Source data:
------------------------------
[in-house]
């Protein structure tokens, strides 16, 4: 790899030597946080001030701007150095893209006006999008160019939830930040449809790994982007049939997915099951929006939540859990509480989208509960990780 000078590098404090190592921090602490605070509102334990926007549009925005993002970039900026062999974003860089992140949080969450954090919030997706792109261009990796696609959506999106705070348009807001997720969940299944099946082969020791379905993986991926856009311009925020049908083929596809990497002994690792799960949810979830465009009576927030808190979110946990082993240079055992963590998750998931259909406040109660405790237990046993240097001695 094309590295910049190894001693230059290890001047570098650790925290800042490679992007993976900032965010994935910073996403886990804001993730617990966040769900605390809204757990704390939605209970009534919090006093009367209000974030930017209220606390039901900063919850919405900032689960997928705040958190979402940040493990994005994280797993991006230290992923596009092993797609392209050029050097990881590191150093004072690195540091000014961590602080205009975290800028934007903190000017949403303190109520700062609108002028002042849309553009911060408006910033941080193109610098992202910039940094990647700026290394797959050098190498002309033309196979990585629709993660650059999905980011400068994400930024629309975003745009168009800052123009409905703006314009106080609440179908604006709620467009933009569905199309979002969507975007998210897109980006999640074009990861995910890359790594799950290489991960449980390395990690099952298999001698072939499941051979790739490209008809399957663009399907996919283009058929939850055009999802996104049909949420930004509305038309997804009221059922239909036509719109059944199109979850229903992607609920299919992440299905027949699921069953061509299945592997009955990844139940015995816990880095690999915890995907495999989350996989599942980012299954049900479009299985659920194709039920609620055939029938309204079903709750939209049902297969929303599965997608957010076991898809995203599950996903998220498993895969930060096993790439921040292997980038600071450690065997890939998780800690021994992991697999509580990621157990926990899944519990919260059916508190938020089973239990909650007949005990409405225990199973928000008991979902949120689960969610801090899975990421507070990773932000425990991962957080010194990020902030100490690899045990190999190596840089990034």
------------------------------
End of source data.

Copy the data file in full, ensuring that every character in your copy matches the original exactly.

[in-house]
């Protein structure tokens, strides 16, 4: 790899030597946080001030701007150095893209006006999008160019939830930040449809790994982007049939997915099951929006939540859990509480989208509960990780 000078590098404090190592921090602490605070509102334990926007549009925005993002970039900026062999974003860089992140949080969450954090919030997706792109261009990796696609959506999106705070348009807001997720969940299944099946082969020791379905993986991926856009311009925020049908083929596809990497002994690792799960949810979830465009009576927030808190979110946990082993240079055992963590998750998931259909406040109660405790237990046993240097001695 094309590295910049190894001693230059290890001047570098650790925290800042490679992007993976900032965010994935910073996403886990804001993730617990966040769900605390809204757990704390939605209970009534919090006093009367209000974030930017209220606390039901900063919850919405900032689960997928705040958190979402940040493990994005994280797993991006230290992923596009092993797609392209050029050097990881590191150093004072690195540091000014961590602080205009975290800028934007903190000017949403303190109520700062609108002028002042849309553009911060408006910033941080193109610098992202910039940094990647700026290394797959050098190498002309033309196979990585629709993660650059999905980011400068994400930024629309975003745009168009800052123009409905703006314009106080609440179908604006709620467009933009569905199309979002969507975007998210897109980006999640074009990861995910890359790594799950290489991960449980390395990690099952298999001698072939499941051979790739490209008809399957663009399907996919283009058929939850055009999802996104049909949420930004509305038309997804009221059922239909036509719109059944199109979850229903992607609920299919992440299905027949699921069953061509299945592997009955990844139940015995816990880095690999915890995907495999989350996989599942980012299954049900479009299985659920194709039920609620055939029938309204079903709750939209049902297969929303599965997608957010076991898809995203599950996903998220498993895969930060096993790439921040292997980038600071450690065997890939998780800690021994992991697999509580990621157990926990899944519990919260059916508190938020089973239990909650007949005990409405225990199973928000008991979902949120689960969610801090899975990421507070990773932000425990991962957080010194990020902030100490690899045990190999190596840089990034």